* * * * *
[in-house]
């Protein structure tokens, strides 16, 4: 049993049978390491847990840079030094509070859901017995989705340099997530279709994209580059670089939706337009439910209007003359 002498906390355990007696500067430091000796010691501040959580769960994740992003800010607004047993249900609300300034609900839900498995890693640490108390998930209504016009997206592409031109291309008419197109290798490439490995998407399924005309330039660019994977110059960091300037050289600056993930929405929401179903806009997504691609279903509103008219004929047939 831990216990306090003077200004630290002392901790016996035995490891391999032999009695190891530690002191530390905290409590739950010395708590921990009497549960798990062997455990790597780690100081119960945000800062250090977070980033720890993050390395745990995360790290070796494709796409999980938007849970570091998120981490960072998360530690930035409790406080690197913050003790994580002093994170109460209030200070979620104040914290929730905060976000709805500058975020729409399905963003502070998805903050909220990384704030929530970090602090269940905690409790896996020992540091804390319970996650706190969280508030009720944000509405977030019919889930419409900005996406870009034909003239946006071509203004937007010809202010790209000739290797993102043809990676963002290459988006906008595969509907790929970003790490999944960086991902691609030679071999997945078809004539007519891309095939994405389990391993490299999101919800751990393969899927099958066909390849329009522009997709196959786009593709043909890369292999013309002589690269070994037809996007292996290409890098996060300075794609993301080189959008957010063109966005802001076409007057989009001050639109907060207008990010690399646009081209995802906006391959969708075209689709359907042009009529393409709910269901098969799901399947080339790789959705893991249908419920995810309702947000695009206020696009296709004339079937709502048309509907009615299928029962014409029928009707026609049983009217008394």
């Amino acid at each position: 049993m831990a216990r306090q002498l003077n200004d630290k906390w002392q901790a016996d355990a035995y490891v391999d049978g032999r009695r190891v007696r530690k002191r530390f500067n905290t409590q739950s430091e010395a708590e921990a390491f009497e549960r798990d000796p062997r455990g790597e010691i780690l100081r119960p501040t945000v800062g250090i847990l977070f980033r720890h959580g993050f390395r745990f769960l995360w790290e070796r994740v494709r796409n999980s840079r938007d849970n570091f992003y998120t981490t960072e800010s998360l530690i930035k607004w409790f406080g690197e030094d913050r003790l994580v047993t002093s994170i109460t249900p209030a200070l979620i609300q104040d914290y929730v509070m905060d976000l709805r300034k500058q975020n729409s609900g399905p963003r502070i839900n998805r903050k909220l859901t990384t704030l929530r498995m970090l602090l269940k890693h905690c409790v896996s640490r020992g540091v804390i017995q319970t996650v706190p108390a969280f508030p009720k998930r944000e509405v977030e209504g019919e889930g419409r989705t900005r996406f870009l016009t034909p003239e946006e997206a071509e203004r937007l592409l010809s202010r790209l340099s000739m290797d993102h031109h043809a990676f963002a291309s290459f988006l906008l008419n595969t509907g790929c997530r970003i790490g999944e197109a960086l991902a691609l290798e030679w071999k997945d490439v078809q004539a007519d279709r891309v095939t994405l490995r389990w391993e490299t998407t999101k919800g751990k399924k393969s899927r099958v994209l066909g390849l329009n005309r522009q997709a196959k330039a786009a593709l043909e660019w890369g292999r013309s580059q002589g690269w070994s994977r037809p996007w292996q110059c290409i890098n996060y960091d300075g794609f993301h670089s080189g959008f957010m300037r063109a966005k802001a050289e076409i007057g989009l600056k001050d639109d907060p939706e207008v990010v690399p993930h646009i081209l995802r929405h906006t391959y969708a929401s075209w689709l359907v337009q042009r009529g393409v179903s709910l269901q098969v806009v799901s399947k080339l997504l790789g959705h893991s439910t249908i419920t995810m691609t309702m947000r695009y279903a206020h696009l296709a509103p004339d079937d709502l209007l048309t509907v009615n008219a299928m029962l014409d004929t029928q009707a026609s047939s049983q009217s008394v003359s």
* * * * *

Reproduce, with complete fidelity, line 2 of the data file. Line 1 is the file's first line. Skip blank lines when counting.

């Protein structure tokens, strides 16, 4: 049993049978390491847990840079030094509070859901017995989705340099997530279709994209580059670089939706337009439910209007003359 002498906390355990007696500067430091000796010691501040959580769960994740992003800010607004047993249900609300300034609900839900498995890693640490108390998930209504016009997206592409031109291309008419197109290798490439490995998407399924005309330039660019994977110059960091300037050289600056993930929405929401179903806009997504691609279903509103008219004929047939 831990216990306090003077200004630290002392901790016996035995490891391999032999009695190891530690002191530390905290409590739950010395708590921990009497549960798990062997455990790597780690100081119960945000800062250090977070980033720890993050390395745990995360790290070796494709796409999980938007849970570091998120981490960072998360530690930035409790406080690197913050003790994580002093994170109460209030200070979620104040914290929730905060976000709805500058975020729409399905963003502070998805903050909220990384704030929530970090602090269940905690409790896996020992540091804390319970996650706190969280508030009720944000509405977030019919889930419409900005996406870009034909003239946006071509203004937007010809202010790209000739290797993102043809990676963002290459988006906008595969509907790929970003790490999944960086991902691609030679071999997945078809004539007519891309095939994405389990391993490299999101919800751990393969899927099958066909390849329009522009997709196959786009593709043909890369292999013309002589690269070994037809996007292996290409890098996060300075794609993301080189959008957010063109966005802001076409007057989009001050639109907060207008990010690399646009081209995802906006391959969708075209689709359907042009009529393409709910269901098969799901399947080339790789959705893991249908419920995810309702947000695009206020696009296709004339079937709502048309509907009615299928029962014409029928009707026609049983009217008394």